Morocco’s decision to establish diplomatic ties with Israel in exchange for U.S. recognition of Western Sahara sovereignty has sparked anger and set off a wave of criticism among the North African nation's political parties and organizations, including its ruling Justice and Development Party (PJD).
Prime Minister Saadeddine El Othmani, who is affiliated with the Muslim Brotherhood, faced numerous questions regarding the U.S.-brokered deal, which was announced on Thursday, over the weekend at a conference in Rabat, Morocco's capital.
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Just four months ago, Othmani said that Morocco opposed normalization with Israel and U.S. President Donald Trump’s Middle East plan, and is now reiterating that the government still supports the Palestinian struggle for recognition and sovereignty along the 1967 borders.
But Othmani’s response did not satisfy his opponents, who have condemned the decision, characterizing it as hasty and calling on the government to backtrack on the grounds that Moroccan sovereignty in the Western Sahara need not be tied to normalizing ties with Israel. Opponents of normalization with Israel also argue that such a move goes directly against Morocco's historical support of the Palestinians and their right to sovereignty.
Similar messages were conveyed by labor unions and student groups in the country. Protest rallies were held in a few cities, but they were small in scale and neither the government nor the royal palace have mentioned them.
Unlike its government coalition partners who backed the deal, it took the co-ruling moderate Islamist PJD party two days to react after disagreements emerged between the party's senior leadership, according to a source close to the matter. The PJD endorsed King Mohammed VI's actions in support of the Palestinian cause while reiterating the party's "firm position against the Zionist occupation."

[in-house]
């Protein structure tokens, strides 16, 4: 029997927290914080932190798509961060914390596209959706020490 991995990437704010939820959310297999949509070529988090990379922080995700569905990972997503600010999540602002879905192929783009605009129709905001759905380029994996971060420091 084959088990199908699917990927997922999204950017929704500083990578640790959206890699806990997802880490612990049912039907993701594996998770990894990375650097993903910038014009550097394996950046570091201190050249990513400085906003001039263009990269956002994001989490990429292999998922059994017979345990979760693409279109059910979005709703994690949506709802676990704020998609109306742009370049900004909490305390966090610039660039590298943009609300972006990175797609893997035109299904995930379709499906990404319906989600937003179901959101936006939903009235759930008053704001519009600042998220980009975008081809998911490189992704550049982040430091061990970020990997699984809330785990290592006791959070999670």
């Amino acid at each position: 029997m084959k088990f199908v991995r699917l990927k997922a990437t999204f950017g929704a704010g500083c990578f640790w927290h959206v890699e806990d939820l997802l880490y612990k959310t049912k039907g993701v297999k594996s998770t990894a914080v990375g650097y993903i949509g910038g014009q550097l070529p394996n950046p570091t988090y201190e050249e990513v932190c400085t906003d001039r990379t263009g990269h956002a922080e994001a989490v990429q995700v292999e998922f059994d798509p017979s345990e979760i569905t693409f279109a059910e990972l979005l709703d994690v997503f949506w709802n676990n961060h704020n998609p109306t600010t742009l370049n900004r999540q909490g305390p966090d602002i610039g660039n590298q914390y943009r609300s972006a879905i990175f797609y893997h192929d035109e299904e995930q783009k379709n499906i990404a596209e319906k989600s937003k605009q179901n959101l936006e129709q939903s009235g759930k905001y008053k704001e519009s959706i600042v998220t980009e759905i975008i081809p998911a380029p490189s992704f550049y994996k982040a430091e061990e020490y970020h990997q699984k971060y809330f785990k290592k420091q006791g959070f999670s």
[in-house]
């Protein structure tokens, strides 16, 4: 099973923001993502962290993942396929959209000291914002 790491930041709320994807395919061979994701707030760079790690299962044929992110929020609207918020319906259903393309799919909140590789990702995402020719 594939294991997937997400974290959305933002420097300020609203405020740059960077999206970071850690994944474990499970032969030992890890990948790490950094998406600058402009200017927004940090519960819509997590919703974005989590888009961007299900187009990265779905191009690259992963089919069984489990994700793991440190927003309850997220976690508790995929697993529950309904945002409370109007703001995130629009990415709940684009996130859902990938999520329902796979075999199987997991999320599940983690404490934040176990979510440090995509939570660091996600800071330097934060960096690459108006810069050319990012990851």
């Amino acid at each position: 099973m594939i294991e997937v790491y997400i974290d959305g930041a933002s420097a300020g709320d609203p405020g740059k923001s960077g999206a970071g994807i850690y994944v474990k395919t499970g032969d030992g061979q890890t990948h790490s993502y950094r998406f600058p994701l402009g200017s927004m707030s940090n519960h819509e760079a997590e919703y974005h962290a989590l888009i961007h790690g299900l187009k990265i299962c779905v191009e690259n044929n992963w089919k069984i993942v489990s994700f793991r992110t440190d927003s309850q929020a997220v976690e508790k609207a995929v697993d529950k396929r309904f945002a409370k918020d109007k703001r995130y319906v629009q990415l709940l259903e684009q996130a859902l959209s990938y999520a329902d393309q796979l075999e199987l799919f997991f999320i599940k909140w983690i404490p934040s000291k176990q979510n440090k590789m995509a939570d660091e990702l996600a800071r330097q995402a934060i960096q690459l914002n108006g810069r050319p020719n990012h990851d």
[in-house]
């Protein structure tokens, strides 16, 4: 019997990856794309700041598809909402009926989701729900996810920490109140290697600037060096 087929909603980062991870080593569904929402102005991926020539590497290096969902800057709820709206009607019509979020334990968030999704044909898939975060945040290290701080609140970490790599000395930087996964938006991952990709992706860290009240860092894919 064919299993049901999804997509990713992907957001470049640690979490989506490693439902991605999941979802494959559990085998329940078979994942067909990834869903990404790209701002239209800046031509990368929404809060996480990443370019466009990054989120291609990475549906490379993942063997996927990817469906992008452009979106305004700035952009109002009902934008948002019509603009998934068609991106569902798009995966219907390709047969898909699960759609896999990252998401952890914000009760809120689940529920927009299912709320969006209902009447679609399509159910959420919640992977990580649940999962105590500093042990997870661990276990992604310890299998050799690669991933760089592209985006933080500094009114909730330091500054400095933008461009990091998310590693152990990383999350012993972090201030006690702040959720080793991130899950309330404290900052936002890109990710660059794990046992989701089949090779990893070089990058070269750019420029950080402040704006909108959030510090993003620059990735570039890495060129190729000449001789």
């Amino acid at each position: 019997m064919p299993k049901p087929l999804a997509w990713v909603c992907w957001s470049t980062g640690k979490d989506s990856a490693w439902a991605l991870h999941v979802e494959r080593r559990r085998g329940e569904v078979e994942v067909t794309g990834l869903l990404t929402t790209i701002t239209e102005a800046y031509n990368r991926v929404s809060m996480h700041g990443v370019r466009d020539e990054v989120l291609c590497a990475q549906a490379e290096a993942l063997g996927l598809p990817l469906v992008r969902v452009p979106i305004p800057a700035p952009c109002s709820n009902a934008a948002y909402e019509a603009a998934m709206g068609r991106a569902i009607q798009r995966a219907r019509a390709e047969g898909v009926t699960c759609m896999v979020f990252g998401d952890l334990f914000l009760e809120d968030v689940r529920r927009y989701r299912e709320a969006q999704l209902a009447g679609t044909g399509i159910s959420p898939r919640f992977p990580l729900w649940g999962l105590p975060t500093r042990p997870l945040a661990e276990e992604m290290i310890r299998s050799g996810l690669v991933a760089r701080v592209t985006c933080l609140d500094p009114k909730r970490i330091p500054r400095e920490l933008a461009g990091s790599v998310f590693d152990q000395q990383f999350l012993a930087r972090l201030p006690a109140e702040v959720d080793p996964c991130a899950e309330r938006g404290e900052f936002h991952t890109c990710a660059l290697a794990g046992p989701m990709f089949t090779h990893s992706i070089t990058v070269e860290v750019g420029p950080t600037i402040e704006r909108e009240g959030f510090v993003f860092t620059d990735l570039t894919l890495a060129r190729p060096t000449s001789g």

The PJD also said in a statement that "The United States made an important proclamation that stresses Morocco's sovereignty over its southern provinces and opens new horizons for strengthening Morocco's position in international circles. It also further isolates the adversaries of our territorial integrity."
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Opposition groups identified with hardline Islamists, such as the religious branch of the PJD party, the Unity and Reform Movement (MUR) and a Moroccan Palestinian-rights organization, were less nuanced, calling the decision treason and saying that it went contrary to the will of the people.
In a statement on Saturday, MUR said the move was "deplorable" and denounced "all attempts at normalization and the Zionist infiltration." On Friday, Morocco's outlawed Adl wal Ihsane, one of the largest opposition groups in the country, said normalization deals a "stab from the back to the Palestinian cause."
After the announcement of the agreement, King Mohammed VI, who has the last say over major diplomatic decisions, spoke with Palestinian President Mahmoud Abbas and told him that his country still adhered to a two-state solution to the Israeli-Palestinian conflict.
“The steps agreed on with [U.S.] President Trump and those to be taken vis-a-vis Israel will not in any way affect Morocco’s commitment to the national Palestinian issue and its determination to continue to achieve comprehensive peace and justice in the Middle East,” the king added.
A Palestinian official told Reuters in response to the king’s statement that the Israeli-Morocco agreement was unacceptable and that it encouraged Israeli denial of Palestinian rights. Hamas condemned the agreement and called it a “political sin.” Islamic Jihad called the agreement a “betrayal of Palestine and Al-Quds,” referring to Jerusalem.
A core element of the deal brokered by President Donald Trump was U.S. recognition of Morocco's claim to sovereignty over the Western Sahara. A decades-old territorial dispute has pitted Morocco against the Algeria-backed Polisario Front, which seeks to establish an independent state.